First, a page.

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* The Fontana “Hilton” Shelter. There is an actual bathroom with an actual shower! This was Earl and my first experience staying in a shelter. All started out really well. We had received trail magic of four beers from Blue Jay (2014 Thru-Hiker), took a hot and magnificent shower, and met our new dear friend Second Star. The day continued in a calm, relaxed fashion as more hikers arrived and settled in. Lots of eating, story swapping, pack shakedowns, and conjecture about the weather. By 9pm, nearly everyone was tucked in. A few stayed up, but the general energy was waning. Disclaimer: this highlight is not necessarily positive.

One individual remained awake and became agitated. He was convinced that someone in the shelter had stolen something that belonged to him. Through his agitation and frustration he became louder and more irate. He yelled at everyone and accused us of stealing. We all ignored him and pretended to sleep. He escalated. Over the course of approximately three hours we were threatened with having our fingers broken, banging on the shelter itself, and a knife being thrown. I have had the fortunate situation of growing up in a loving, safe environment. I have slept in fear of medical results, in anxiety, in fear of wild animals, in fear of dangerous weather, but I have never before attempted to sleep in actual fear of being physically harmed by another human. I don’t recommend it. Eventually, another hiker directed the belligerent party toward the item he misplaced and he went on his way.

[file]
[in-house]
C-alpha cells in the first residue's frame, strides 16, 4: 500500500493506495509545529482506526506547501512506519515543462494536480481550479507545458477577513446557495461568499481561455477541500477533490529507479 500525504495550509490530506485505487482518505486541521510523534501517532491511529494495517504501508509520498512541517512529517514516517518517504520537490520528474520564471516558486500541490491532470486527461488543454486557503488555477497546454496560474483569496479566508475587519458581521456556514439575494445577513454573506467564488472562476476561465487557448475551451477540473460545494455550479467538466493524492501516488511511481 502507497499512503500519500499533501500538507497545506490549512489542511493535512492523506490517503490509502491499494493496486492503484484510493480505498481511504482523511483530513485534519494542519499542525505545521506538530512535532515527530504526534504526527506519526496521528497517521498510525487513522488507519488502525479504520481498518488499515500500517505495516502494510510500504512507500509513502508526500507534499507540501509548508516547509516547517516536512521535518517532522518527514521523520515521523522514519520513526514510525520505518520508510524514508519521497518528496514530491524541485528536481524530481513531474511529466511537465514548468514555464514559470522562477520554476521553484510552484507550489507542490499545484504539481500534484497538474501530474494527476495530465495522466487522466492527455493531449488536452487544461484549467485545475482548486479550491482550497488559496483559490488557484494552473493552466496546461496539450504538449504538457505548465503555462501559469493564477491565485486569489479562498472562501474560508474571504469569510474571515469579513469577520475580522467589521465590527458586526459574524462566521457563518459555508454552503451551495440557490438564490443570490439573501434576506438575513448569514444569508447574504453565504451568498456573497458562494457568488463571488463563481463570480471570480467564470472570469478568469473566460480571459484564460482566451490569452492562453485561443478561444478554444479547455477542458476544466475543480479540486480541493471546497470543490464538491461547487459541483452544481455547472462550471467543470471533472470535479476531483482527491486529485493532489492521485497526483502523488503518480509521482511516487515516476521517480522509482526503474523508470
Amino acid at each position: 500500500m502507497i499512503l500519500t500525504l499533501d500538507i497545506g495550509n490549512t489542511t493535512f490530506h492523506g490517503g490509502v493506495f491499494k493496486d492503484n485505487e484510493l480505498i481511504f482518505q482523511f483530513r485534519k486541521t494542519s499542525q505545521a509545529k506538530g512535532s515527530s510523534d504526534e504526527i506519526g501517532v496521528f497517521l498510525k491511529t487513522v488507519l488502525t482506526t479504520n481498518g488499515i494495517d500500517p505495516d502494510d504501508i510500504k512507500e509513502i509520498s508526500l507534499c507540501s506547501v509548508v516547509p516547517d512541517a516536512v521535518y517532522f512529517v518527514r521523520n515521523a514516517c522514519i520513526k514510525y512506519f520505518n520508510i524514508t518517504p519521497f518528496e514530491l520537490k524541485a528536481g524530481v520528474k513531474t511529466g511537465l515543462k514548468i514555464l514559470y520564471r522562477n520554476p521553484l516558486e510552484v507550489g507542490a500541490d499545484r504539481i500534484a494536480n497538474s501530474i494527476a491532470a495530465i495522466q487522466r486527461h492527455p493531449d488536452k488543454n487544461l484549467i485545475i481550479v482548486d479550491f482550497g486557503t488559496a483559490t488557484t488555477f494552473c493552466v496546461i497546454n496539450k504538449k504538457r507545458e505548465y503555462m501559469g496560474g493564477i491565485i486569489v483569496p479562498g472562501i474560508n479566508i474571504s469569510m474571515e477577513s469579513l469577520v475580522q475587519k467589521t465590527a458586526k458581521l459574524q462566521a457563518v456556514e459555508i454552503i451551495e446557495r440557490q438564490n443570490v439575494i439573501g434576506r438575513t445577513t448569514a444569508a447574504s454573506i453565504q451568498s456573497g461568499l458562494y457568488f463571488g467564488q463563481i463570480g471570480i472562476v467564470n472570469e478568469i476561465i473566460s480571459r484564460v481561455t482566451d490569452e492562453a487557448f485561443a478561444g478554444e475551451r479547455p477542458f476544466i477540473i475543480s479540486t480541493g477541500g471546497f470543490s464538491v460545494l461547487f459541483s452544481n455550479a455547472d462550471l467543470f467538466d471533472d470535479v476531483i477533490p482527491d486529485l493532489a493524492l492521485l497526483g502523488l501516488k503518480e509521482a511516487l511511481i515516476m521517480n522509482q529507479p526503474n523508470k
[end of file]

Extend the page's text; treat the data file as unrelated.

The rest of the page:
So. That was my first shelter experience. I was informed the next morning that that was atypical. I surely hope so, because shelters are required in the Smokies. If you’re worried, please don’t. The shelter is essentially a room of very skilled and resourceful people all armed with knives and bear mace. This was a lesson of knowing when to ignore and when to react.